If July 2006 goes down in Romsey history as our greatest ever month -- after our initial failed defense with just eight players, we managed four euphoric wins on the trot and played in mostly glorious conditions -- then August 2006 can't be far off our worst. Two of our three scheduled games have been washed out (including today's against Great Chisill, in case you haven't cottoned on), and the one we did play saw a Romsey run-fest turn into a grey and miserable loss in the blinking of an eye (well, a drinks break to be more accurate). All in all it feels like summer has ended a month early.
In terms of the league standings, today's wash-out has guaranteed Great Chisill what is probably a most deserved top spot -- if the reports I've heard of 300+ scores are correct, it sounds like a remarkable season for them. And, for a change, the rain has aided our cause too: whereas our previous wash-outs have all been against the other sides battling against each other to avoid relegation, this time we've been saved from a probable loss (with attendant reduction of league average).
Of course we'd also been ``saved'' from playing a game of cricket, and personally I'd much rather get out there on the field than spend an afternoon watching Aliens on DVD any day. And especially today, since it turns out the other four matches in our league (and presumably games in lots of other leagues) went ahead. Most interesting of these was Haslingfield vs. Bassingbourn: the latter won (despite, apparently, losing all ten wickets in their successful chase), making them safe; but the former can still go down if they lose next week and both Romsey and Hardwick/Shepreth both pull off upset wins. Realistically, though, it's all down to us versus Hardreth and, fortunately for us, they also lost today, lowering their league average to 10.23 as compared to our 11.36. That means the equation is now very simple: the only way that Hardwick/Shepreth can overtake us is if they beat NCI next week and we get fewer than seven points against Ashwell. So, bizarrely, we finish our season with exactly the same mission as we had going into last year's final match: score 150 runs and take four wickets against Ashwell to be safe in Junior 2 for another year.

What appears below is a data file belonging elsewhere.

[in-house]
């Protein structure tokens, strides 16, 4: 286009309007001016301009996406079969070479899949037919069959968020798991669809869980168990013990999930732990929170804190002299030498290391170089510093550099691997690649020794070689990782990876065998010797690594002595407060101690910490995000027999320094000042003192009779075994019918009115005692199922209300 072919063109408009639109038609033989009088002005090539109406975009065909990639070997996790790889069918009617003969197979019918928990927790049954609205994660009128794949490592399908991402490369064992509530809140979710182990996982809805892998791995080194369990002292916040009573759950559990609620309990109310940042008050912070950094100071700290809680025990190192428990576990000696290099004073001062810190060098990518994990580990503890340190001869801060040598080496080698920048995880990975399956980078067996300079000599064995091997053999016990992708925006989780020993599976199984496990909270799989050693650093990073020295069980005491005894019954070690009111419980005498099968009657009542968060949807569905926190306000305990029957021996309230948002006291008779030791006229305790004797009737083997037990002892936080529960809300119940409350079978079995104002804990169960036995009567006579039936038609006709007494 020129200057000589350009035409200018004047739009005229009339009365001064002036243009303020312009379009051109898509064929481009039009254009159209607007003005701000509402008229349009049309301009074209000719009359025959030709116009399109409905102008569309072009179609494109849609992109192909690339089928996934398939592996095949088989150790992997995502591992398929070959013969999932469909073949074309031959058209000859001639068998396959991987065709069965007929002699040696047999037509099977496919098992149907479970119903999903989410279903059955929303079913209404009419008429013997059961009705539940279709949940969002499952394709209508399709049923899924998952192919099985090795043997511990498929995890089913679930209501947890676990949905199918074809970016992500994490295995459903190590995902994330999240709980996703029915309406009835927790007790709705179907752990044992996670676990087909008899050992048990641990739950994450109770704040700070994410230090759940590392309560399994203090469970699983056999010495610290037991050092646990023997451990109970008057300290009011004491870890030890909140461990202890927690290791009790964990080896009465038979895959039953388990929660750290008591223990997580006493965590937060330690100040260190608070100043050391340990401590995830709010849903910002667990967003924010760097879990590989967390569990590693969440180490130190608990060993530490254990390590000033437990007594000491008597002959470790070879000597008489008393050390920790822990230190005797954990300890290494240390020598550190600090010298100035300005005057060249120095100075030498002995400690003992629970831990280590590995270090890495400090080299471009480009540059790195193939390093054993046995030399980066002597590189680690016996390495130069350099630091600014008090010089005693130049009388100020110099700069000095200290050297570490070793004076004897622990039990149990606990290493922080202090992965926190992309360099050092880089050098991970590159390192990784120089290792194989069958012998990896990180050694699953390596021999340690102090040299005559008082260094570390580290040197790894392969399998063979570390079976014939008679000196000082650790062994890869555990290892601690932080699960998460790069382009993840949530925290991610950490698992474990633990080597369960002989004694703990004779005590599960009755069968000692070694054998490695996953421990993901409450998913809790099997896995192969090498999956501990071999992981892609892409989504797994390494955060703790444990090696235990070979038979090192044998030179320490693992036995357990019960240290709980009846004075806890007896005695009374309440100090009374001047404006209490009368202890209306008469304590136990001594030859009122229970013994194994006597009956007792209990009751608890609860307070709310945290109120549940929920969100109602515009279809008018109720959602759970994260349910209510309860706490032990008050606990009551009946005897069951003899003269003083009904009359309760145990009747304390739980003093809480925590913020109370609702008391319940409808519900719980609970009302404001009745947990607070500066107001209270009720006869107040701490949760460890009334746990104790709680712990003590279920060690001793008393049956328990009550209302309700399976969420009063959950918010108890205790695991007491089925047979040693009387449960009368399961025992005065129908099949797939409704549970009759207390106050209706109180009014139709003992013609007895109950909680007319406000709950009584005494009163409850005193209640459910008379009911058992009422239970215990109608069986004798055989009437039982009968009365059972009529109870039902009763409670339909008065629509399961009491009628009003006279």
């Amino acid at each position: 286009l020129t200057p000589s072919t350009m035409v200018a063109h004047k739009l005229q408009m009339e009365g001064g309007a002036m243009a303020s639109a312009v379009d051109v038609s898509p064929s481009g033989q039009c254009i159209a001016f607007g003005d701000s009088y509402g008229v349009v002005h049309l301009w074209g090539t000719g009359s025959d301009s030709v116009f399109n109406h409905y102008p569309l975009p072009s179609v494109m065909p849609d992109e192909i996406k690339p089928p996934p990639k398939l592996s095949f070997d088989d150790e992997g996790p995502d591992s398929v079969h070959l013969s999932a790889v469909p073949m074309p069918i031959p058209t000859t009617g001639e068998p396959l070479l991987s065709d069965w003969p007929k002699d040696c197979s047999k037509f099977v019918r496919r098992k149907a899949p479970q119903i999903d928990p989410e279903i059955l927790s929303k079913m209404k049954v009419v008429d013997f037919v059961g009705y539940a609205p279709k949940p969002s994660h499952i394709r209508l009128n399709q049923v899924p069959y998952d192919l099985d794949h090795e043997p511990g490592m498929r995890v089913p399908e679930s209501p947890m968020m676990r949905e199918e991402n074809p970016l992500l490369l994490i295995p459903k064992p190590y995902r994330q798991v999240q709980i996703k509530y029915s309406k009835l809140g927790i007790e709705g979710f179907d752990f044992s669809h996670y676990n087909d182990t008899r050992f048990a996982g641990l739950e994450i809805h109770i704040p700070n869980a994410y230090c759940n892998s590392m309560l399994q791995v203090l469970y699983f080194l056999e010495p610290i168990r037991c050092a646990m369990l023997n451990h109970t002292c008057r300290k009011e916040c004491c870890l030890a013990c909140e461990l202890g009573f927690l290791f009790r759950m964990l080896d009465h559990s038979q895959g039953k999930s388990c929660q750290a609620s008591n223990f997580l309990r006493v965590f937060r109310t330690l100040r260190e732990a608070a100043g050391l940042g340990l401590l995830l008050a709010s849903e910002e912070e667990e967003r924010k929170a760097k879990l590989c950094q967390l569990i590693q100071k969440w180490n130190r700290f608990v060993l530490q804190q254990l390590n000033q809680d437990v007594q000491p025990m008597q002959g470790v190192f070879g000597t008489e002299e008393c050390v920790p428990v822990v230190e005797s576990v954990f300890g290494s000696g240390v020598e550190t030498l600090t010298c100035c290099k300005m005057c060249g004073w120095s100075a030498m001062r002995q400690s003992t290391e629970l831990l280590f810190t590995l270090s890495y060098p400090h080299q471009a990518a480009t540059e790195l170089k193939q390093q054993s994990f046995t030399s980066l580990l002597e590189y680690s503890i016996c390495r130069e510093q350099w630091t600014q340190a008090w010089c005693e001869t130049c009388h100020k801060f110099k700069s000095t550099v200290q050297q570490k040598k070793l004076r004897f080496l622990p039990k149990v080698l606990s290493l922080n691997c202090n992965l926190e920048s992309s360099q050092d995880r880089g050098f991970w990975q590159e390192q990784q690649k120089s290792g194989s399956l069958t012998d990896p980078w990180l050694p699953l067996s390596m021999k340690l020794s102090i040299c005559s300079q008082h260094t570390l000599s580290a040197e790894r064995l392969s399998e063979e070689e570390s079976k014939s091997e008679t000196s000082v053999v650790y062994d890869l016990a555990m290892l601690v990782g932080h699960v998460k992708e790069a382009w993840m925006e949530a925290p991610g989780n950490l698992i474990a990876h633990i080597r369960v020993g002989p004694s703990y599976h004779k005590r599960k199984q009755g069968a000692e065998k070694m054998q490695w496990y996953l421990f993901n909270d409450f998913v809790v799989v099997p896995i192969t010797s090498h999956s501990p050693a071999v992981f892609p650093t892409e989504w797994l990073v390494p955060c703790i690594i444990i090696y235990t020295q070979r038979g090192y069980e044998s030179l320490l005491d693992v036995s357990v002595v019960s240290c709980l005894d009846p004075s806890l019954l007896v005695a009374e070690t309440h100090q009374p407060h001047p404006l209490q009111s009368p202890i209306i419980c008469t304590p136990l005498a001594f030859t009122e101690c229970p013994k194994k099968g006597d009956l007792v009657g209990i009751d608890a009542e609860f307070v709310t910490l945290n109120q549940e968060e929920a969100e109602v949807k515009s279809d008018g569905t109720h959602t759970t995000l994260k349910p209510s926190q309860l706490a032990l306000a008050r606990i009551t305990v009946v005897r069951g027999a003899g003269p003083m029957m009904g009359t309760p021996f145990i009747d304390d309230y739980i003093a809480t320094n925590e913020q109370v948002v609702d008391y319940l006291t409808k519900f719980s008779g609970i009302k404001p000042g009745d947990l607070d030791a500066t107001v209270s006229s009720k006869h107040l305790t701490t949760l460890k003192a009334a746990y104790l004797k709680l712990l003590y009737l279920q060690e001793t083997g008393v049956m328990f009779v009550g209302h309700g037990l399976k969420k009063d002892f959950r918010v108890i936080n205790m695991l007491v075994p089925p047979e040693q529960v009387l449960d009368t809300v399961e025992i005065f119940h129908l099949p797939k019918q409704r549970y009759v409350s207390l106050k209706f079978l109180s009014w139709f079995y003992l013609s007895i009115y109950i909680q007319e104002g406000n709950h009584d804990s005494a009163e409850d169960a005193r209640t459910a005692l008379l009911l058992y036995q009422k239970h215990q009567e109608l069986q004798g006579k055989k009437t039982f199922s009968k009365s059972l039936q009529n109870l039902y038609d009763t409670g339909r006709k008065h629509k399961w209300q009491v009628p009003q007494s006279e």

Our place in the league is not the only prize up for grabs next week, as our personal performances will also decide who gets the batting and bowling awards. The former, as is traditional, is wide-open, with Tony Desimone currently on top of the pile with 188 runs at 37.60 but six other players just one big innings away from going past him if we play the final match. The bowling isn't quite as interesting: Andy Owen is way out in front with 21 wickets at 17.10 and only Rog Shelley (8 wickets at 21.50) is even in touch. The standings could change if Rog gets a few cheap wickets and Andy gets hit about; otherwise the bowling award will once again head off to Chez Owen.
Anyway, with all those possibilities to mull over at least there's something to do on a rainy Saturday afternoon . . .